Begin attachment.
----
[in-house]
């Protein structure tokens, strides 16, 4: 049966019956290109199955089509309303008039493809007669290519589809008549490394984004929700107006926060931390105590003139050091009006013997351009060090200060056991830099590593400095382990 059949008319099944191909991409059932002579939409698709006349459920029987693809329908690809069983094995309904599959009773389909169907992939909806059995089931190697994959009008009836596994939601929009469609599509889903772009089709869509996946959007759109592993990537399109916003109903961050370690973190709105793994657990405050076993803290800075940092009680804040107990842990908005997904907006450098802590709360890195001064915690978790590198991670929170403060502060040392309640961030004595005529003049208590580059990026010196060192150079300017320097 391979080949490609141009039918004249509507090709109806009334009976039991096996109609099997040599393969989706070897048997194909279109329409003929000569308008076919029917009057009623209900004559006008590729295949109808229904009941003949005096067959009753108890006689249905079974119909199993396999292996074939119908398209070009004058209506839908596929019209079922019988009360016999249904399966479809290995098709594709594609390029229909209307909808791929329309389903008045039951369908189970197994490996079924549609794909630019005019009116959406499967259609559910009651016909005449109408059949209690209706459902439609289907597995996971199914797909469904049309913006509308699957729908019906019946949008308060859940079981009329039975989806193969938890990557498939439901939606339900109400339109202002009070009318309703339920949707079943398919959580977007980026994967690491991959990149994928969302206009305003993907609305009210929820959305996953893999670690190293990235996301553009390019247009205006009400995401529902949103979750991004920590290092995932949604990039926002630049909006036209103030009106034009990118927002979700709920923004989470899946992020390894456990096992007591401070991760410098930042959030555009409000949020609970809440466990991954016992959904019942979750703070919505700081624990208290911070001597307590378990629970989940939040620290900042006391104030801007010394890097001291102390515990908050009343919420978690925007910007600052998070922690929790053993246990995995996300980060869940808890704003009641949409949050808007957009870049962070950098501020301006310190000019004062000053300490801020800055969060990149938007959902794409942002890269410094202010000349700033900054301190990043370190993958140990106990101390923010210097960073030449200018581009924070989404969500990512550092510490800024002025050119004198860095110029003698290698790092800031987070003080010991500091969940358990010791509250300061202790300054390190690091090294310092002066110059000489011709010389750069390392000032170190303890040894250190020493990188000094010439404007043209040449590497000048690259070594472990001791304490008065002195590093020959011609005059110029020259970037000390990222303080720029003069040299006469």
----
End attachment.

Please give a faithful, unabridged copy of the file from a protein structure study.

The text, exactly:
[in-house]
């Protein structure tokens, strides 16, 4: 049966019956290109199955089509309303008039493809007669290519589809008549490394984004929700107006926060931390105590003139050091009006013997351009060090200060056991830099590593400095382990 059949008319099944191909991409059932002579939409698709006349459920029987693809329908690809069983094995309904599959009773389909169907992939909806059995089931190697994959009008009836596994939601929009469609599509889903772009089709869509996946959007759109592993990537399109916003109903961050370690973190709105793994657990405050076993803290800075940092009680804040107990842990908005997904907006450098802590709360890195001064915690978790590198991670929170403060502060040392309640961030004595005529003049208590580059990026010196060192150079300017320097 391979080949490609141009039918004249509507090709109806009334009976039991096996109609099997040599393969989706070897048997194909279109329409003929000569308008076919029917009057009623209900004559006008590729295949109808229904009941003949005096067959009753108890006689249905079974119909199993396999292996074939119908398209070009004058209506839908596929019209079922019988009360016999249904399966479809290995098709594709594609390029229909209307909808791929329309389903008045039951369908189970197994490996079924549609794909630019005019009116959406499967259609559910009651016909005449109408059949209690209706459902439609289907597995996971199914797909469904049309913006509308699957729908019906019946949008308060859940079981009329039975989806193969938890990557498939439901939606339900109400339109202002009070009318309703339920949707079943398919959580977007980026994967690491991959990149994928969302206009305003993907609305009210929820959305996953893999670690190293990235996301553009390019247009205006009400995401529902949103979750991004920590290092995932949604990039926002630049909006036209103030009106034009990118927002979700709920923004989470899946992020390894456990096992007591401070991760410098930042959030555009409000949020609970809440466990991954016992959904019942979750703070919505700081624990208290911070001597307590378990629970989940939040620290900042006391104030801007010394890097001291102390515990908050009343919420978690925007910007600052998070922690929790053993246990995995996300980060869940808890704003009641949409949050808007957009870049962070950098501020301006310190000019004062000053300490801020800055969060990149938007959902794409942002890269410094202010000349700033900054301190990043370190993958140990106990101390923010210097960073030449200018581009924070989404969500990512550092510490800024002025050119004198860095110029003698290698790092800031987070003080010991500091969940358990010791509250300061202790300054390190690091090294310092002066110059000489011709010389750069390392000032170190303890040894250190020493990188000094010439404007043209040449590497000048690259070594472990001791304490008065002195590093020959011609005059110029020259970037000390990222303080720029003069040299006469």